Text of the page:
This study adds to the literature providing evidence for the beneficial effects of vitamin and mineral supplements for improving psychotic symptoms and draws attention to the relationship between nutrient deficits and symptoms associated with ‘mental illness.’ As mentioned earlier, the claim that nutrient supplements can improve symptoms is not novel. Authors of this study call for further research on the benefits of nutrient supplements to identify optimal supplementation for persons experiencing psychotic symptoms.



MIA Editor’s Note: An overview of orthomolecular psychiatrist Dr. Abram Hoffer’s life and work, along with his final public interview before his death, is available on Rob Wipond’s website.


Firth, J., Stubbs, B., Sarris, J., Rosenbaum, S., Teasdale, S., Berk, M., & Yung, A. R. (2017). The effects of vitamin and mineral supplementation on symptoms of schizophrenia: a systematic review and meta-analysis. Psychological Medicine, 1-13.(Abstract)

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Bernalyn Ruiz
MIA Research News Team: Bernalyn Ruiz-Yu is a Postdoctoral Fellow in the Department of Psychiatry and Biobehavioral Sciences at the University of California, Los Angeles. She completed her Ph.D. in Counseling Psychology from the University of Massachusetts Boston. Dr. Ruiz-Yu has diverse clinical expertise working with individuals, families, children, and groups with a special focus on youth at risk for psychosis. Her research focuses on adolescent serious mental illness, psychosis, stigma, and the use of sport and physical activity in our mental health treatments.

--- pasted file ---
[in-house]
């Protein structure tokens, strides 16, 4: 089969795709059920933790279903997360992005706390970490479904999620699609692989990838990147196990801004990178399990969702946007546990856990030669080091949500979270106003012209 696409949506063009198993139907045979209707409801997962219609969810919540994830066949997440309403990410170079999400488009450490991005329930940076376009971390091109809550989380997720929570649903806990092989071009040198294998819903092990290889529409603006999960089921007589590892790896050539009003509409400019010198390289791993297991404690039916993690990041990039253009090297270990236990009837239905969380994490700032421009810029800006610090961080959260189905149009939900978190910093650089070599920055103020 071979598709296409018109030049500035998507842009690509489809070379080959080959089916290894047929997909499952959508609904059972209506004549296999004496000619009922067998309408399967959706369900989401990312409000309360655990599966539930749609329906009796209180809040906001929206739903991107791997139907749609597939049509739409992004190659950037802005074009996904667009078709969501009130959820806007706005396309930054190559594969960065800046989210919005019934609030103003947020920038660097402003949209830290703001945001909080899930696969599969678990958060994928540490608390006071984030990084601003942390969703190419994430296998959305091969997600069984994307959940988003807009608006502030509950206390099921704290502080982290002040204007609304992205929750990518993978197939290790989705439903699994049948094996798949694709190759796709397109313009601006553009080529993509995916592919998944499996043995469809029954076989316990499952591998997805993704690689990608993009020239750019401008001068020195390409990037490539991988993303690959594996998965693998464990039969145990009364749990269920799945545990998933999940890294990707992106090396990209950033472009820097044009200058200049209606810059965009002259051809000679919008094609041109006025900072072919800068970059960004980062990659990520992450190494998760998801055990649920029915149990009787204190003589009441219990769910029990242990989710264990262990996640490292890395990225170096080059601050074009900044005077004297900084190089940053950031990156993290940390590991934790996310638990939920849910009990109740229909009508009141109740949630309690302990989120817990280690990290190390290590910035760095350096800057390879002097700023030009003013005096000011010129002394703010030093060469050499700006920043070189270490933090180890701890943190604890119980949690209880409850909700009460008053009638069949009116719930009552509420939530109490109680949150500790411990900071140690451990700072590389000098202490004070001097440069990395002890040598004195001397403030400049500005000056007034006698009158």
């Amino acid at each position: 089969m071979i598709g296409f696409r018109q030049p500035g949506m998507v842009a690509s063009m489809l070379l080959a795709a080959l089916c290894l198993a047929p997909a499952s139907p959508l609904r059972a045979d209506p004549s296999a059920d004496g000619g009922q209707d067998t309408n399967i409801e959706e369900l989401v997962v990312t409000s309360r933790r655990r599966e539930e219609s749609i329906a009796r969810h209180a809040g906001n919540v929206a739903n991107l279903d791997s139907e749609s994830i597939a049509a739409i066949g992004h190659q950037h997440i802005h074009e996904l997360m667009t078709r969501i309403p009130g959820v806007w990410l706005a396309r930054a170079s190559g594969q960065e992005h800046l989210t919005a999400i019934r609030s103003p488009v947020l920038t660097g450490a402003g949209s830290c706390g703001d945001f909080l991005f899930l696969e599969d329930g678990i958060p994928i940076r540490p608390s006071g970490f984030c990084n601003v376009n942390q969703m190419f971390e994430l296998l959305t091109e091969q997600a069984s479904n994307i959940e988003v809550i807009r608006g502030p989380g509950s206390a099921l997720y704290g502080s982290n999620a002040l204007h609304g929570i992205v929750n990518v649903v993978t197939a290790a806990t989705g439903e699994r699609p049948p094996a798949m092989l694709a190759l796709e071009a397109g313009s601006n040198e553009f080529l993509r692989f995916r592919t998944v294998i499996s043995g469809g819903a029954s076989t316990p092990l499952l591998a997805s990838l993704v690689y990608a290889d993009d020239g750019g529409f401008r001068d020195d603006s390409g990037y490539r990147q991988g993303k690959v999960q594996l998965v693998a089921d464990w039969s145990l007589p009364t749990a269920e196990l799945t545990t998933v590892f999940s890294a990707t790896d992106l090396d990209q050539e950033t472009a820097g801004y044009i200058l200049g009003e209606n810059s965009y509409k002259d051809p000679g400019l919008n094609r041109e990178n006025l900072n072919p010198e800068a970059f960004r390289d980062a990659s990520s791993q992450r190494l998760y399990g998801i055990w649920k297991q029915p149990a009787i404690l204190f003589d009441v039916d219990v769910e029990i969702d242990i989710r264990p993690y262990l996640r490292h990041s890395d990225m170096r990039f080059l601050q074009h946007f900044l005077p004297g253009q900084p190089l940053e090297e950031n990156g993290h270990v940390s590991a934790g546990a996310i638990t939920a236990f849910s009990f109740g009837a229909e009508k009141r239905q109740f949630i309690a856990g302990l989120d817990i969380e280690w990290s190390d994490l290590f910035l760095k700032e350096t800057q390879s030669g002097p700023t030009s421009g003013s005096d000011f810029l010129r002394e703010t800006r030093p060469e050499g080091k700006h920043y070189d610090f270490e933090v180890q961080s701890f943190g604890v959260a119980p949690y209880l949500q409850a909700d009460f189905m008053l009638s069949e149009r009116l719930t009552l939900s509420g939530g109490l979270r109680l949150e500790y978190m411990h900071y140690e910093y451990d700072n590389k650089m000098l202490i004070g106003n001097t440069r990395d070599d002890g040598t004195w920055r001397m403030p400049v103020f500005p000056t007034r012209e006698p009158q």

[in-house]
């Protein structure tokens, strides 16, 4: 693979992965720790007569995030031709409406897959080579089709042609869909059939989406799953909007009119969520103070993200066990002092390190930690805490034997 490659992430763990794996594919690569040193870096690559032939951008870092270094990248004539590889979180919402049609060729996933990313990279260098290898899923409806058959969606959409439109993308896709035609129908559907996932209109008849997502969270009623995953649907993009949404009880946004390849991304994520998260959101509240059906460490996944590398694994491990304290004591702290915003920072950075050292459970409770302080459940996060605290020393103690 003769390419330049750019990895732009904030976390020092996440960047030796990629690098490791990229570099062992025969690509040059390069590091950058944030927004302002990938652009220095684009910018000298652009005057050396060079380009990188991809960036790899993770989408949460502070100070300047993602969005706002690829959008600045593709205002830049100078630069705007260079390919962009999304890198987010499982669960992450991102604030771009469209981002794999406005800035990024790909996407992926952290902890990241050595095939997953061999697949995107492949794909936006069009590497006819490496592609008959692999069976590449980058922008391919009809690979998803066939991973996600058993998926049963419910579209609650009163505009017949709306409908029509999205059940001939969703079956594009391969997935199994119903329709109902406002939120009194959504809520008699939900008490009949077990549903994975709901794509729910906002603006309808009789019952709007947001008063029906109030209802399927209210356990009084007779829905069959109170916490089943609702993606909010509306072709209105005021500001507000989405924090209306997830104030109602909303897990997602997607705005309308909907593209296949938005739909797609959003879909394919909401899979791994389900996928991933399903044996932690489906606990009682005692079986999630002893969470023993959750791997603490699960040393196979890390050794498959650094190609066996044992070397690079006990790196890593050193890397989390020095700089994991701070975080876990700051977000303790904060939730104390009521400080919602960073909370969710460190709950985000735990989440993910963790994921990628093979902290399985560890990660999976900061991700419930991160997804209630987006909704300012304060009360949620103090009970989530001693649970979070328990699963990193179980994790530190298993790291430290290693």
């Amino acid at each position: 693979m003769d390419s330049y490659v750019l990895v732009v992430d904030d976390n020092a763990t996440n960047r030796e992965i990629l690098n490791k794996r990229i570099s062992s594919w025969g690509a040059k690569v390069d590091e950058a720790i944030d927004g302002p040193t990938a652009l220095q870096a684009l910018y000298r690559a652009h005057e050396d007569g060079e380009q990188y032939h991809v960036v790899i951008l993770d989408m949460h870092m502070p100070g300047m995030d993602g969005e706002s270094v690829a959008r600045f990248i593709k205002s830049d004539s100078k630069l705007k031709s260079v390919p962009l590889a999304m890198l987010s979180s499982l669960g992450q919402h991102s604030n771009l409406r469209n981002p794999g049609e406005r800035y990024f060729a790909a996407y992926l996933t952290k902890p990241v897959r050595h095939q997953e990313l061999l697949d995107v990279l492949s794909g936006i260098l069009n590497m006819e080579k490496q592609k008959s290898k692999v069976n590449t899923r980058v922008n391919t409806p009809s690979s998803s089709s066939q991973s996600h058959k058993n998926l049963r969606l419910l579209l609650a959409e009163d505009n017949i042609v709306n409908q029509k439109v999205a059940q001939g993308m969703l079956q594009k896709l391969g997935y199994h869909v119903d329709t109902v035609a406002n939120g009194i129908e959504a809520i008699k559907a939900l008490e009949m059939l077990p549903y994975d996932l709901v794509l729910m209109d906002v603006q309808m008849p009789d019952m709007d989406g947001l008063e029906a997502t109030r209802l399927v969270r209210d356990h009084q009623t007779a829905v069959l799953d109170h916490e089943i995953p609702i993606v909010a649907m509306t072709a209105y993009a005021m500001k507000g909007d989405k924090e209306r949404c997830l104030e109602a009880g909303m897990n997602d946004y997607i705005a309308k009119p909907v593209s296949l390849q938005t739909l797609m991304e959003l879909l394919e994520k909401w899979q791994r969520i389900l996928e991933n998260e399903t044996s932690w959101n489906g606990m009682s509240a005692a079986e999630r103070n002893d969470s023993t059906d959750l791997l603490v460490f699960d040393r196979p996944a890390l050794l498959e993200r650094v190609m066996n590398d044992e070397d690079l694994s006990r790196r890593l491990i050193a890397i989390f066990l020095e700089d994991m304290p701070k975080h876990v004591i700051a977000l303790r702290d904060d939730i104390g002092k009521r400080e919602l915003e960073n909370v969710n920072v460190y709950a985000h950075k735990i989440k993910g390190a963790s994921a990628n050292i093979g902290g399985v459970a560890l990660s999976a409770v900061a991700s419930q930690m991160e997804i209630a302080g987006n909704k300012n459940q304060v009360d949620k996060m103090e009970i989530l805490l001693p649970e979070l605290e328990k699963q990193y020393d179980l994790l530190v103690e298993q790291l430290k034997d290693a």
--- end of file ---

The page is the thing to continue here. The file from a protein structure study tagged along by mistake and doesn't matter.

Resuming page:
1. I suspect you were talking about Abram Hoffer (1917-2009) when you mentioned his work with B3. I also found it interesting that the researchers in the study you mentioned never used B3 when treating the study patients, even though B3 is the primary vitamin used when treating “schizophrenia”. In his later career, Hoffer stopped using the word schizophrenia, altogether, when diagnosing, preferring the term “vitamin dependent pellagra” to psychiatric diagnoses.

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  2. I believe that nutrition and minerals can BENEFIT people when the endocrine system is casual for schizophrenia. The nutrients and minerals can help with stabilizing hormone levels which are malfunctioning due to endocrine system functioning.